Temporary Columns: OBAMA, UNGER AND I

Ram Manikkalingam

I sat in on a class that Obama also attended at Harvard Law School.  I believe it was the Spring or Fall of 1991.  The class was called “Re-inventing Democracy”.  It was taught by Roberto Unger, who dresses like an undertaker, lectures like a prophet, and thinks like a philosopher in a hurry.  At the time, I was doing my doctorate in political science at MIT. Students at MIT and Harvard were permitted to take classes at each other’s institution.

Unger is now the “minister of strategic affairs” in Lula’s government in Brazil.  His colleagues call him “the minister of ideas”. Unger belonged to what is known as the critical legal studies movement in law. They are leftish, foucauldian, postmodernish, multiculturalist critics of how law has traditionally been approached in the academic (primarily), professional and political worlds.  Critical legal scholars have had more success with changing academia than the “real world”.  Still, their views are important to understand the role of power (racial, class, gender, heterosexual, among others) in law.  In fact Unger’s first (and I believe his best) book is called Politics and Knowledge.


Roberto Unger’s own work goes beyond critical legal studies.  He has been describing a new world full of political possibilities and economic opportunities for quite some time.  He described this world then as an alternative to liberalism and Marxism.  While the world he describes remains the same, the alternatives he critiques have changed after the collapse of the Soviet Union and communist Eastern Europe. He goes after neo-liberalism on the right, and on the left he attacks what he calls – “the populist authoritative nationalist version of Latin America” associated with Chavez, and the “well behaved version of Western Europe” associated with social democratic parties of the north Atlantic. He criticises both lefts for stifling individual and institutional creativity.

He argues instead for a world of economic and political experimentation, where the state’s function is to first provide the social and political tools (including insurance for individual and collective failures) to encourage innovation, and then to get out of the way. Innovate and experiment, till things get stuck, either because the strategy has failed, or you have come to a fork in the political road. Then let the people decide how to get unstuck through a plebiscite.  The heroic class of his theory are the petty bourgeoisie, dismissed by marxists, and disregarded by liberals.  He believes they are the wellspring of innovation as the classic boundary crossing group – finding new ways of surviving in an institutional and ideological environment that is inhospitable to them.  But their innovations are disregarded, dismissed or suppressed by a combination of ignorance (among those who seek emancipation through Marxism) and enmity (among those who seek wealth through capitalism). The result is a failure to harness and increase innovations that can help society progress.  Instead, Unger argues those dissatisfied with the world moving towards a divide between rich, fat and comfortable white people, and poor, hungry and uncomfortable black ones – are left with authoritarian Third Worldism and phlegmatic North Atlantic social democracy as the only available alternatives.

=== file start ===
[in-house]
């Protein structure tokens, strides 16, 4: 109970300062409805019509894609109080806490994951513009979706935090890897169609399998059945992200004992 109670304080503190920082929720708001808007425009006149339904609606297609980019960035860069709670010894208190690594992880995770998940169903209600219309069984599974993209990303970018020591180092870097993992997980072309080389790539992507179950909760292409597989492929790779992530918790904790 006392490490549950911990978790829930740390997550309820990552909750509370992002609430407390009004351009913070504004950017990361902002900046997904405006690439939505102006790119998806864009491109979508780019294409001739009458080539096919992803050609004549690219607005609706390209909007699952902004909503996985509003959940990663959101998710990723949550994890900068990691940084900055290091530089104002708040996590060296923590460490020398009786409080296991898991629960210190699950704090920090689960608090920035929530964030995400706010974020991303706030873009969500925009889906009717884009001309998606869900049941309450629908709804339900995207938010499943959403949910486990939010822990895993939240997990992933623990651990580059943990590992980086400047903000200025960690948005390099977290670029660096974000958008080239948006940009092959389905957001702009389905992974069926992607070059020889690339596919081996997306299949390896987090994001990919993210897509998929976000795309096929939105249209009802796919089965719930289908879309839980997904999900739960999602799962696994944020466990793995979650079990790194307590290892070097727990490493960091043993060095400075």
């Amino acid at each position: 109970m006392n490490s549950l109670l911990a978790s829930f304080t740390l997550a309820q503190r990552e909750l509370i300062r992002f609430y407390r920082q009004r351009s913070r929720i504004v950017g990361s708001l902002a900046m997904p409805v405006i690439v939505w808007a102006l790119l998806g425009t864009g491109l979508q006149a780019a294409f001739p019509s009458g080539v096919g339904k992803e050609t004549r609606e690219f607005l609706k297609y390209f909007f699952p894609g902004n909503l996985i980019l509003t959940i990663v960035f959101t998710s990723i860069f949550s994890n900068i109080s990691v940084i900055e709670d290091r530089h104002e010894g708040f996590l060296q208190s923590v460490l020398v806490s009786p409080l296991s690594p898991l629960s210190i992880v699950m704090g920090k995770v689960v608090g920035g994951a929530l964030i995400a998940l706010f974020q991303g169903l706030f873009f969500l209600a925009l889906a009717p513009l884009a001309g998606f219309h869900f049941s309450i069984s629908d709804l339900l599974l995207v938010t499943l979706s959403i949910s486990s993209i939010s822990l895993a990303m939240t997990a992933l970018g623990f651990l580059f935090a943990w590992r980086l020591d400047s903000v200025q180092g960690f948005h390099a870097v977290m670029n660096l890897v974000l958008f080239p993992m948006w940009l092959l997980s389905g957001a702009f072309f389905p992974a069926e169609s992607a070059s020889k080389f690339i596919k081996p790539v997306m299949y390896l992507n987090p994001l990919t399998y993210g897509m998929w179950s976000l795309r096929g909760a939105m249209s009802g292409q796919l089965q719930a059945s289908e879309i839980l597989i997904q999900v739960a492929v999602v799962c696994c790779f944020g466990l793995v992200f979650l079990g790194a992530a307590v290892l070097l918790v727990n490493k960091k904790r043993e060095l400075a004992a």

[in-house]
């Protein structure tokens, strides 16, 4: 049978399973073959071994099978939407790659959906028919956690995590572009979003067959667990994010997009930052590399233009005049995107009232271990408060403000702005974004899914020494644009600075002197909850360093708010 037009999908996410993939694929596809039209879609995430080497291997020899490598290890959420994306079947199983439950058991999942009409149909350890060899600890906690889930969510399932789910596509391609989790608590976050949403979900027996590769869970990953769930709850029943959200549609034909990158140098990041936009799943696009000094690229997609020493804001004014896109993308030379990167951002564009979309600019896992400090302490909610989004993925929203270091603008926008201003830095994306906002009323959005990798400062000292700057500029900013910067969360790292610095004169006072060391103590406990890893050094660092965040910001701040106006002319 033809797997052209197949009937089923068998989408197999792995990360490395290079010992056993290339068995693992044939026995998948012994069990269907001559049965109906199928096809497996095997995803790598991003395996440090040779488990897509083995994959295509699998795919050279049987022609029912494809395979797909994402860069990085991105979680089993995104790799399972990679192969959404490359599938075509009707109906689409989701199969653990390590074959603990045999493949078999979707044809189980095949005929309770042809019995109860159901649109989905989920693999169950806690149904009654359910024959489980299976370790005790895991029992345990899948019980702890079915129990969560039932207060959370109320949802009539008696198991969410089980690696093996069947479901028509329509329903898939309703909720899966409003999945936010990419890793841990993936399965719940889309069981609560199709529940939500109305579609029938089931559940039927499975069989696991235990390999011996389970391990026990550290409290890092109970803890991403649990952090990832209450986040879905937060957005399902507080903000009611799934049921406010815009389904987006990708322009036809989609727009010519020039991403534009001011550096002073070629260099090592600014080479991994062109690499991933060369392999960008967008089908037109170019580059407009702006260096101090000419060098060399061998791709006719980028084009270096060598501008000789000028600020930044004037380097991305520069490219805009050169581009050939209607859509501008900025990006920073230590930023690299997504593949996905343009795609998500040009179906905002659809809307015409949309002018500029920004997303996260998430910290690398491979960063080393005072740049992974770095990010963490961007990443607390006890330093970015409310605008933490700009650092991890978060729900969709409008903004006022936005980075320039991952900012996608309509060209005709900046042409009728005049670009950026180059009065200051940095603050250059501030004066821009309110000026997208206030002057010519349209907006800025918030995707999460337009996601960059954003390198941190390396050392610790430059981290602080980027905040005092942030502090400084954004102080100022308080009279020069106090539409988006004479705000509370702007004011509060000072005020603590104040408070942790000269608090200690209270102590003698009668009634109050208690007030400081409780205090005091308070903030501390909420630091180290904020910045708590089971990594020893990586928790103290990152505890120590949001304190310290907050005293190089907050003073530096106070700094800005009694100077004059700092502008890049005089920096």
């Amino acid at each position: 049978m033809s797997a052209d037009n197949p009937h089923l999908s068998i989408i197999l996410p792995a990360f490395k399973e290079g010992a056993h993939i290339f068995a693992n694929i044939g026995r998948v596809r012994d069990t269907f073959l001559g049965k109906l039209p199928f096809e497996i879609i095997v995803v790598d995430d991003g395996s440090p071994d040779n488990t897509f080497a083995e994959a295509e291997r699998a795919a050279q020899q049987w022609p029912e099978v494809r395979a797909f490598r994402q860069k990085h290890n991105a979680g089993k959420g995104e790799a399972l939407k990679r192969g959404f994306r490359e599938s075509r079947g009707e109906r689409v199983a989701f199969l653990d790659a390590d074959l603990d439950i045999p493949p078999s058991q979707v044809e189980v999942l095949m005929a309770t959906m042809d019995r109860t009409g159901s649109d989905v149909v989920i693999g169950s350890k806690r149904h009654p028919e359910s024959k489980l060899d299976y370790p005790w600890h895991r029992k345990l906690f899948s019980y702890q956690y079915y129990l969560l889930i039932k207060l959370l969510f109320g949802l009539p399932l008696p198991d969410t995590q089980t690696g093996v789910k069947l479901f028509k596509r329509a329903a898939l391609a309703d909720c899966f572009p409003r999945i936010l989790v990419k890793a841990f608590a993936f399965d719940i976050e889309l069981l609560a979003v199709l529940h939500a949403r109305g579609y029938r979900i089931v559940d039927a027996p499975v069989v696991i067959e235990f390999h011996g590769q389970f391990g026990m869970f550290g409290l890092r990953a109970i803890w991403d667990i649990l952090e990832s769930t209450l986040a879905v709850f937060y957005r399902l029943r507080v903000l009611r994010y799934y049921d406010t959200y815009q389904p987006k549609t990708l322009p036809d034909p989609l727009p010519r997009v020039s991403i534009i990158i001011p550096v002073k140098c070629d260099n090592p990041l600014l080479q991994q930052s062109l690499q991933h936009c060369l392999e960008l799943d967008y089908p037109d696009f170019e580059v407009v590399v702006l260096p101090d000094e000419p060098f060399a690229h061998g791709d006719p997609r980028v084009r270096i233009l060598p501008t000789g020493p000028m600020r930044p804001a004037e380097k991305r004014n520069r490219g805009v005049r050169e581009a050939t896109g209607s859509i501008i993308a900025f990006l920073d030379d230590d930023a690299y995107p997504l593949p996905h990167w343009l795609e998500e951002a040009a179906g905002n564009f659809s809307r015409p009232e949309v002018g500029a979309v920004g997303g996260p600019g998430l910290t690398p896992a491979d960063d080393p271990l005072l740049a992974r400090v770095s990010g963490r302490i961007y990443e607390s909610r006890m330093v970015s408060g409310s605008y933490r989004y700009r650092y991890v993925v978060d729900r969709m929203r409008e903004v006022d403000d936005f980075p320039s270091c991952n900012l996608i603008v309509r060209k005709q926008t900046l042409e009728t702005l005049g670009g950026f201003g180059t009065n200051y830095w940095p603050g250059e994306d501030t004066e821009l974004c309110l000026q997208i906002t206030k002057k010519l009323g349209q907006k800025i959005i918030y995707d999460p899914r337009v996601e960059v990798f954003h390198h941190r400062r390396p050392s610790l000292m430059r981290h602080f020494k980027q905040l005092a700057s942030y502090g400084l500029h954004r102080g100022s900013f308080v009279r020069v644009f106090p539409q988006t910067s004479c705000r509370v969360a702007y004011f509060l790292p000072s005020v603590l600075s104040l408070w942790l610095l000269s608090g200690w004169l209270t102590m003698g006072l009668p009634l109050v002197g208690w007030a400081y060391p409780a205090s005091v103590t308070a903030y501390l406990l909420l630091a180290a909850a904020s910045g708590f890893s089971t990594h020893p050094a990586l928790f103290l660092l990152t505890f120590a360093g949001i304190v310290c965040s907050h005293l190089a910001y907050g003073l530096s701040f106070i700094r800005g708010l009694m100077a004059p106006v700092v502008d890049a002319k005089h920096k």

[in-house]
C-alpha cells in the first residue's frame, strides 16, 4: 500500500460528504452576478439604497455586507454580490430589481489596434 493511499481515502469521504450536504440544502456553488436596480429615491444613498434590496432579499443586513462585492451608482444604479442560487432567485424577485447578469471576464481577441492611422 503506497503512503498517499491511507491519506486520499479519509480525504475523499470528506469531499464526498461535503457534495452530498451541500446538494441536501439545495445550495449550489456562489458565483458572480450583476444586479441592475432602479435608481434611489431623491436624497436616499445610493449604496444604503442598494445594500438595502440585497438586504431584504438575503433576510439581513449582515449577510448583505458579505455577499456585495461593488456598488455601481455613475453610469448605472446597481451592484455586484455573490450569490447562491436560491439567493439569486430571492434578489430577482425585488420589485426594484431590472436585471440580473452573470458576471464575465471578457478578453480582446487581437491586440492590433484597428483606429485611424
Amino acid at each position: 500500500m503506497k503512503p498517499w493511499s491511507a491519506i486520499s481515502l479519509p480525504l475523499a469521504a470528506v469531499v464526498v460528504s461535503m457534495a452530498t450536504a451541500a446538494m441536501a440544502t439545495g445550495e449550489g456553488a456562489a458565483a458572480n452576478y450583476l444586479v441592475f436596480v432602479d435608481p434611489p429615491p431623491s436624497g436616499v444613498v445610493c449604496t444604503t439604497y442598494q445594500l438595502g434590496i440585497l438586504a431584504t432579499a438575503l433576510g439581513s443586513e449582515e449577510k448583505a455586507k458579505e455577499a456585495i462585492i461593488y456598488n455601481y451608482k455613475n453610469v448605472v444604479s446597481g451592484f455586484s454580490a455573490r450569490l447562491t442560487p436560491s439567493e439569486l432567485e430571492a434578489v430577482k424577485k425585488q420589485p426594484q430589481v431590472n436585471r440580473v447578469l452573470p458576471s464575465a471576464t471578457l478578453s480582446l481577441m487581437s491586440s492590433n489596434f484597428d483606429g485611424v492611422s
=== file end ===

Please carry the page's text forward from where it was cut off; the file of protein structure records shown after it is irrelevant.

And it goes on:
While it is easy to be sceptical about Unger’s capacity to translate his ideas into practical policies, there is no doubt that his work captures the disaffection many of us feel with the failures of the dominant neo-liberal model, and the uninspiring alternatives that have been presented to us. It says something appealing about Obama, that he attended this class, instead of one on say corporate tax law that many other Harvard law students planning to pursue another career route probably did.  Dissatisfied with the world we inhabited, he too was struggling with ideas for a better future one.

One day in the midst of all this high minded theorising, students in this class staged a (mini) “revolt” against Unger. I do not recall exactly what sparked it off, but a student (planned or unplanned) took on Unger’s own commitment to democracy.  Since this was a class about re-inventing democracy in radically new ways – Unger did not discourage challenges to his ideas and queries about his approach.  This attack, however, went beyond the realm of Unger’s ideas, but to his personal commitment to implementing them in the very sphere he had control over – the class room.  The attack was that while Unger talked about re-inventing democracy in the world, the class was taught in a hierarchical manner, like any other. In short, his class was run like a Latin American fiefdom, while he posed as a radical democrat.

He behaved like he knew more than we did, so the critique went.  He taught by lecturing, and we – the students – learned by trying to digest what he said. The point – at least to the extent I can recall one – was that Unger was not engaging the class in a manner that enabled them to participate more fully. He set the agenda, the content and the tenor of the discussion. And the students had to fall in line. More over, those revolting charged that some students seemed to speak more than others, implying that Unger was permitting a select few to domineer class discussion. And so one student after another piled on repeating variations of the same critical theme and accusing Unger of hypocrisy.  The class ended in the middle of the uproar.